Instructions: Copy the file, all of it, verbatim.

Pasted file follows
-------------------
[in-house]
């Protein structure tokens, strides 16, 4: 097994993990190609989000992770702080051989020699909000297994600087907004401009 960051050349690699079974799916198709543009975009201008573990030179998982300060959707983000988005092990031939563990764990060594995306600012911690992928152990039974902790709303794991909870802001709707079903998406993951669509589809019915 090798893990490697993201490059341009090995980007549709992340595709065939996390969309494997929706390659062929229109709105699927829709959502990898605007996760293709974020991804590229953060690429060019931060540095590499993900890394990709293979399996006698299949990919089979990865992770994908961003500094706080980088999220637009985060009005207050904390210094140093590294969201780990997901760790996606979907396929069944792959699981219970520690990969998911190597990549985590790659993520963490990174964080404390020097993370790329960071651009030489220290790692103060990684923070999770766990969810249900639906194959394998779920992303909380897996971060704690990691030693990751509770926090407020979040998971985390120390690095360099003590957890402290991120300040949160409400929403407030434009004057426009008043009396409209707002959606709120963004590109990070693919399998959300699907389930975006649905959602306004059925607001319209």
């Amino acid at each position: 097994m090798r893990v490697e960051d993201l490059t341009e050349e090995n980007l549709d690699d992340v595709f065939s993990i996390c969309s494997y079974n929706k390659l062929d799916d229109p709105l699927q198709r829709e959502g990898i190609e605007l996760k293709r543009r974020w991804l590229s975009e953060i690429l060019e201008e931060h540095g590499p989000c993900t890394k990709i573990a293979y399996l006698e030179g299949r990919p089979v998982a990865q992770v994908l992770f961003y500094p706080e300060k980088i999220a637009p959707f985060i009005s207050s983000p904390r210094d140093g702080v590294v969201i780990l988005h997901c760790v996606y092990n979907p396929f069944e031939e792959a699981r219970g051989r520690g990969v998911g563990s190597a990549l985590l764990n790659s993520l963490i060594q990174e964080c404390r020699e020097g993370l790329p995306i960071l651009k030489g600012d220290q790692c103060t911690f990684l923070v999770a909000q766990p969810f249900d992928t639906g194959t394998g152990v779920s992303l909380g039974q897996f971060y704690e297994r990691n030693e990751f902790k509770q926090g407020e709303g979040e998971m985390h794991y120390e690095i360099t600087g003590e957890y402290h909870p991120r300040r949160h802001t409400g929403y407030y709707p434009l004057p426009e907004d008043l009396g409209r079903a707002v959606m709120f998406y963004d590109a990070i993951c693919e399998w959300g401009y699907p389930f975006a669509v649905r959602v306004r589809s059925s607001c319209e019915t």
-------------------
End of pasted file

[in-house]
């Protein structure tokens, strides 16, 4: 097994993990190609989000992770702080051989020699909000297994600087907004401009 960051050349690699079974799916198709543009975009201008573990030179998982300060959707983000988005092990031939563990764990060594995306600012911690992928152990039974902790709303794991909870802001709707079903998406993951669509589809019915 090798893990490697993201490059341009090995980007549709992340595709065939996390969309494997929706390659062929229109709105699927829709959502990898605007996760293709974020991804590229953060690429060019931060540095590499993900890394990709293979399996006698299949990919089979990865992770994908961003500094706080980088999220637009985060009005207050904390210094140093590294969201780990997901760790996606979907396929069944792959699981219970520690990969998911190597990549985590790659993520963490990174964080404390020097993370790329960071651009030489220290790692103060990684923070999770766990969810249900639906194959394998779920992303909380897996971060704690990691030693990751509770926090407020979040998971985390120390690095360099003590957890402290991120300040949160409400929403407030434009004057426009008043009396409209707002959606709120963004590109990070693919399998959300699907389930975006649905959602306004059925607001319209």
């Amino acid at each position: 097994m090798r893990v490697e960051d993201l490059t341009e050349e090995n980007l549709d690699d992340v595709f065939s993990i996390c969309s494997y079974n929706k390659l062929d799916d229109p709105l699927q198709r829709e959502g990898i190609e605007l996760k293709r543009r974020w991804l590229s975009e953060i690429l060019e201008e931060h540095g590499p989000c993900t890394k990709i573990a293979y399996l006698e030179g299949r990919p089979v998982a990865q992770v994908l992770f961003y500094p706080e300060k980088i999220a637009p959707f985060i009005s207050s983000p904390r210094d140093g702080v590294v969201i780990l988005h997901c760790v996606y092990n979907p396929f069944e031939e792959a699981r219970g051989r520690g990969v998911g563990s190597a990549l985590l764990n790659s993520l963490i060594q990174e964080c404390r020699e020097g993370l790329p995306i960071l651009k030489g600012d220290q790692c103060t911690f990684l923070v999770a909000q766990p969810f249900d992928t639906g194959t394998g152990v779920s992303l909380g039974q897996f971060y704690e297994r990691n030693e990751f902790k509770q926090g407020e709303g979040e998971m985390h794991y120390e690095i360099t600087g003590e957890y402290h909870p991120r300040r949160h802001t409400g929403y407030y709707p434009l004057p426009e907004d008043l009396g409209r079903a707002v959606m709120f998406y963004d590109a990070i993951c693919e399998w959300g401009y699907p389930f975006a669509v649905r959602v306004r589809s059925s607001c319209e019915t």